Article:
Objective: Although death anxiety has been well studied in the past, there seems to be a lack of understanding its importance in both simple and complex anxiety. The emotional complexity and persistence of trauma reactions in veterans may be better understood in the context of intrapsychic sources and related anxieties of those traumas, including fear of death. The purpose of this study was to address the significance of death anxiety in understanding and treating PTSD. The primary hypotheses of this study focused on the relationship of death anxiety with PTSD, depression, and anxiety.
Methods: This study utilized a correlational design, and examined the relationship between traumatic stress and death anxiety and some of the sequelae (depression and anxiety) to determine whether there are relationships of any significance. Numerous measures were utilized including: Death Anxiety Scale, PTSD Checklist for Military, Depression Anxiety Stress Scales, and demographics questions.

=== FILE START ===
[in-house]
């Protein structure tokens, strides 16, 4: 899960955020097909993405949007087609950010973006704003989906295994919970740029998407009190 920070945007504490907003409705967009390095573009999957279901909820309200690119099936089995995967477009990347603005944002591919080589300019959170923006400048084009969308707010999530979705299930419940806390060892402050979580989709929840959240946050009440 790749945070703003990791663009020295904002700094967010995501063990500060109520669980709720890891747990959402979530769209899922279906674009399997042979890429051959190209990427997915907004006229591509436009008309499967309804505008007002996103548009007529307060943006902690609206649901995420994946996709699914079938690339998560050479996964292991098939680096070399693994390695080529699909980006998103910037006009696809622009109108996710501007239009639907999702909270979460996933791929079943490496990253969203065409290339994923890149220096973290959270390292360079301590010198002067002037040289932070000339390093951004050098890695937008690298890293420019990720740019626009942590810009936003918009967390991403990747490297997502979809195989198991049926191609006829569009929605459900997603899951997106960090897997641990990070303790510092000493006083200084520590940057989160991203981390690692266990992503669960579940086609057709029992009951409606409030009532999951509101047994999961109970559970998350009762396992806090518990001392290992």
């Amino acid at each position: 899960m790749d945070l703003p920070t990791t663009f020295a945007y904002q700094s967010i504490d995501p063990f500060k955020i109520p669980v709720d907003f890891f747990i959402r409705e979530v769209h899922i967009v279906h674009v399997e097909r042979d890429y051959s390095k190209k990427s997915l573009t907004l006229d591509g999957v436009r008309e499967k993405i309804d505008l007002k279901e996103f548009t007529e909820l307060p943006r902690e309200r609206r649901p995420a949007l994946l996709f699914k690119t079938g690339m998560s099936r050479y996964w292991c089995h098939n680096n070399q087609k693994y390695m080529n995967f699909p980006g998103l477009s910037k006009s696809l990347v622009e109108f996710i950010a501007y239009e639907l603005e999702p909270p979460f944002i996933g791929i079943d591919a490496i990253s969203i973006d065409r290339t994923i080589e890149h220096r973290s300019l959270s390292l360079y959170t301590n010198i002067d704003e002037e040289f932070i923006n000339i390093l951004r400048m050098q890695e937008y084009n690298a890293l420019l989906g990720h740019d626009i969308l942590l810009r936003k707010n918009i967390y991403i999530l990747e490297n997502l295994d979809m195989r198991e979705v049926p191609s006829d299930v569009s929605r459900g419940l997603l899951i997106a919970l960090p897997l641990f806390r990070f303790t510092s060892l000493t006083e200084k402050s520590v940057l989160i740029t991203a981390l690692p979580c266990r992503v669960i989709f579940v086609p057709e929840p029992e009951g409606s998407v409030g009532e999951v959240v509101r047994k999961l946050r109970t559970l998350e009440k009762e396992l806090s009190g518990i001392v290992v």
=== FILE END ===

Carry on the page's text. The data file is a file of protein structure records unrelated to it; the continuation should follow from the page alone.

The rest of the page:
Results: This study surveyed both veterans and active duty military using snowball sampling as well as recruitment through college support groups and Veterans of Foreign Wars. Participants for this study consisted of 42 individuals serving in four military branches. Of the outcomes expected, two showed non-significant positive relationships while the third indicated a statistically significant positive relationship to death anxiety.
Conclusions: The relationship found between death anxiety and PTSD agreed with past theories that suggested death anxiety is the root of all anxiety and that past experiences with death can lead to the development of PTSD.
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